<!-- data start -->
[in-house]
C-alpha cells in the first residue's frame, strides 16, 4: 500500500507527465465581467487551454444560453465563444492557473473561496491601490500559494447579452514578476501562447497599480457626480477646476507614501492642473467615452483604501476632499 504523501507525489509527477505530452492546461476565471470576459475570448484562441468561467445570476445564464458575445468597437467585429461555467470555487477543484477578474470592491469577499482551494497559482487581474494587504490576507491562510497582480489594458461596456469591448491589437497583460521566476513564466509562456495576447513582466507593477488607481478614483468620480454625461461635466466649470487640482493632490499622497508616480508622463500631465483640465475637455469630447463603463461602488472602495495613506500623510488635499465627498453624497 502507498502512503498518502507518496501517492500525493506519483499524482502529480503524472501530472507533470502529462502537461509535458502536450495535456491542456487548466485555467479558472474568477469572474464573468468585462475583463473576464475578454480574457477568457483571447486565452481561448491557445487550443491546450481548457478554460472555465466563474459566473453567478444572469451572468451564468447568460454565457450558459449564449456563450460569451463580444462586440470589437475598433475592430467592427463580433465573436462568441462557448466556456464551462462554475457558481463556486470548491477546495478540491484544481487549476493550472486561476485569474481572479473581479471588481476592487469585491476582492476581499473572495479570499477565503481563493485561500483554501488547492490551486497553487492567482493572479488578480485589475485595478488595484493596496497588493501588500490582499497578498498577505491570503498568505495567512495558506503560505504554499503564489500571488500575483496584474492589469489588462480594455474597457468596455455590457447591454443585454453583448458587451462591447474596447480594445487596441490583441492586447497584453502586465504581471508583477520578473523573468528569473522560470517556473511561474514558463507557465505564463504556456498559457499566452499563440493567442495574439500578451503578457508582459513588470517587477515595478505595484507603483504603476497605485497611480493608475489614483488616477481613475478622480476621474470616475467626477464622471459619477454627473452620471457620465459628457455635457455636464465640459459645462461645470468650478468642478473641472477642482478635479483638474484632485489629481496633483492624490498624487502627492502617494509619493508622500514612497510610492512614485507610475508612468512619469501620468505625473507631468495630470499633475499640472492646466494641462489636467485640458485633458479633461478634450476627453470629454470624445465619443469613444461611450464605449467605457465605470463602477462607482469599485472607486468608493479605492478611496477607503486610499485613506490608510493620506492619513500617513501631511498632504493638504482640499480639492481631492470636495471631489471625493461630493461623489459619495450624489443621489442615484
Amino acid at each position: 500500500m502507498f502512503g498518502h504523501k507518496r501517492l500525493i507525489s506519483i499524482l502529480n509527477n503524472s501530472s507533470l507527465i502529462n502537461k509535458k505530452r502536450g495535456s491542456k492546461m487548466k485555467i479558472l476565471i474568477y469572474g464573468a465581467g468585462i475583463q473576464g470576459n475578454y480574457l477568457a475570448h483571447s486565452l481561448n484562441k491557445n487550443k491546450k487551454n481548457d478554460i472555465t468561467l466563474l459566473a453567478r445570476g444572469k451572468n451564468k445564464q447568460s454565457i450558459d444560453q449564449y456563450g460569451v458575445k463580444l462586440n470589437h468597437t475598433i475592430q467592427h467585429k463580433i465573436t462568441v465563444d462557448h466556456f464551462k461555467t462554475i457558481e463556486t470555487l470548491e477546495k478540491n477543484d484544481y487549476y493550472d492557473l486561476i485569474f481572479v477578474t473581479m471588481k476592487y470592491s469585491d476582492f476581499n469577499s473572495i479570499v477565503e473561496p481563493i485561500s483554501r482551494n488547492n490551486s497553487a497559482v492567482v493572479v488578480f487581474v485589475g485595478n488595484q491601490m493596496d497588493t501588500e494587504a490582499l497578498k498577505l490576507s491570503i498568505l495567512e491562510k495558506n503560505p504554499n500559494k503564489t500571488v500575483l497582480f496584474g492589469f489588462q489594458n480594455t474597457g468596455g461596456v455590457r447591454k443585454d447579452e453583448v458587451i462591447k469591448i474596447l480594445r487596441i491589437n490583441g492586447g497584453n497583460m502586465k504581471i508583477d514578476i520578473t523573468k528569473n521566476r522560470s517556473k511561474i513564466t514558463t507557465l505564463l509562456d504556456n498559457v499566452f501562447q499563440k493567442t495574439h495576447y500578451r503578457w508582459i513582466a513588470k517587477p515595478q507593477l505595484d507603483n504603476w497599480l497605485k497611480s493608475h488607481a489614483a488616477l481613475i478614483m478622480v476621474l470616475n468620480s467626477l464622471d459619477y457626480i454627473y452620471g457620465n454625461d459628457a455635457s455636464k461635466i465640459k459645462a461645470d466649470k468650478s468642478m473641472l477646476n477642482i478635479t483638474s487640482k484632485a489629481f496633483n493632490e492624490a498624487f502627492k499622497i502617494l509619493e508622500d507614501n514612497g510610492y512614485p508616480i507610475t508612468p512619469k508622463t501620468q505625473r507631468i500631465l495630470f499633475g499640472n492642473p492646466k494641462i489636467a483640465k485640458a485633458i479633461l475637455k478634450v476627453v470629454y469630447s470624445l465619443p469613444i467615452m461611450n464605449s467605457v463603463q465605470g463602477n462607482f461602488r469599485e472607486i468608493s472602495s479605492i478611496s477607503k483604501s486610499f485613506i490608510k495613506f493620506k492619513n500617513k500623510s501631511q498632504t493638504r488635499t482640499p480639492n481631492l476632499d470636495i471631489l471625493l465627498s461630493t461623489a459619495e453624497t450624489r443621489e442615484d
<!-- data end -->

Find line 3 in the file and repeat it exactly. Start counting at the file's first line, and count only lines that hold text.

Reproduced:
Amino acid at each position: 500500500m502507498f502512503g498518502h504523501k507518496r501517492l500525493i507525489s506519483i499524482l502529480n509527477n503524472s501530472s507533470l507527465i502529462n502537461k509535458k505530452r502536450g495535456s491542456k492546461m487548466k485555467i479558472l476565471i474568477y469572474g464573468a465581467g468585462i475583463q473576464g470576459n475578454y480574457l477568457a475570448h483571447s486565452l481561448n484562441k491557445n487550443k491546450k487551454n481548457d478554460i472555465t468561467l466563474l459566473a453567478r445570476g444572469k451572468n451564468k445564464q447568460s454565457i450558459d444560453q449564449y456563450g460569451v458575445k463580444l462586440n470589437h468597437t475598433i475592430q467592427h467585429k463580433i465573436t462568441v465563444d462557448h466556456f464551462k461555467t462554475i457558481e463556486t470555487l470548491e477546495k478540491n477543484d484544481y487549476y493550472d492557473l486561476i485569474f481572479v477578474t473581479m471588481k476592487y470592491s469585491d476582492f476581499n469577499s473572495i479570499v477565503e473561496p481563493i485561500s483554501r482551494n488547492n490551486s497553487a497559482v492567482v493572479v488578480f487581474v485589475g485595478n488595484q491601490m493596496d497588493t501588500e494587504a490582499l497578498k498577505l490576507s491570503i498568505l495567512e491562510k495558506n503560505p504554499n500559494k503564489t500571488v500575483l497582480f496584474g492589469f489588462q489594458n480594455t474597457g468596455g461596456v455590457r447591454k443585454d447579452e453583448v458587451i462591447k469591448i474596447l480594445r487596441i491589437n490583441g492586447g497584453n497583460m502586465k504581471i508583477d514578476i520578473t523573468k528569473n521566476r522560470s517556473k511561474i513564466t514558463t507557465l505564463l509562456d504556456n498559457v499566452f501562447q499563440k493567442t495574439h495576447y500578451r503578457w508582459i513582466a513588470k517587477p515595478q507593477l505595484d507603483n504603476w497599480l497605485k497611480s493608475h488607481a489614483a488616477l481613475i478614483m478622480v476621474l470616475n468620480s467626477l464622471d459619477y457626480i454627473y452620471g457620465n454625461d459628457a455635457s455636464k461635466i465640459k459645462a461645470d466649470k468650478s468642478m473641472l477646476n477642482i478635479t483638474s487640482k484632485a489629481f496633483n493632490e492624490a498624487f502627492k499622497i502617494l509619493e508622500d507614501n514612497g510610492y512614485p508616480i507610475t508612468p512619469k508622463t501620468q505625473r507631468i500631465l495630470f499633475g499640472n492642473p492646466k494641462i489636467a483640465k485640458a485633458i479633461l475637455k478634450v476627453v470629454y469630447s470624445l465619443p469613444i467615452m461611450n464605449s467605457v463603463q465605470g463602477n462607482f461602488r469599485e472607486i468608493s472602495s479605492i478611496s477607503k483604501s486610499f485613506i490608510k495613506f493620506k492619513n500617513k500623510s501631511q498632504t493638504r488635499t482640499p480639492n481631492l476632499d470636495i471631489l471625493l465627498s461630493t461623489a459619495e453624497t450624489r443621489e442615484d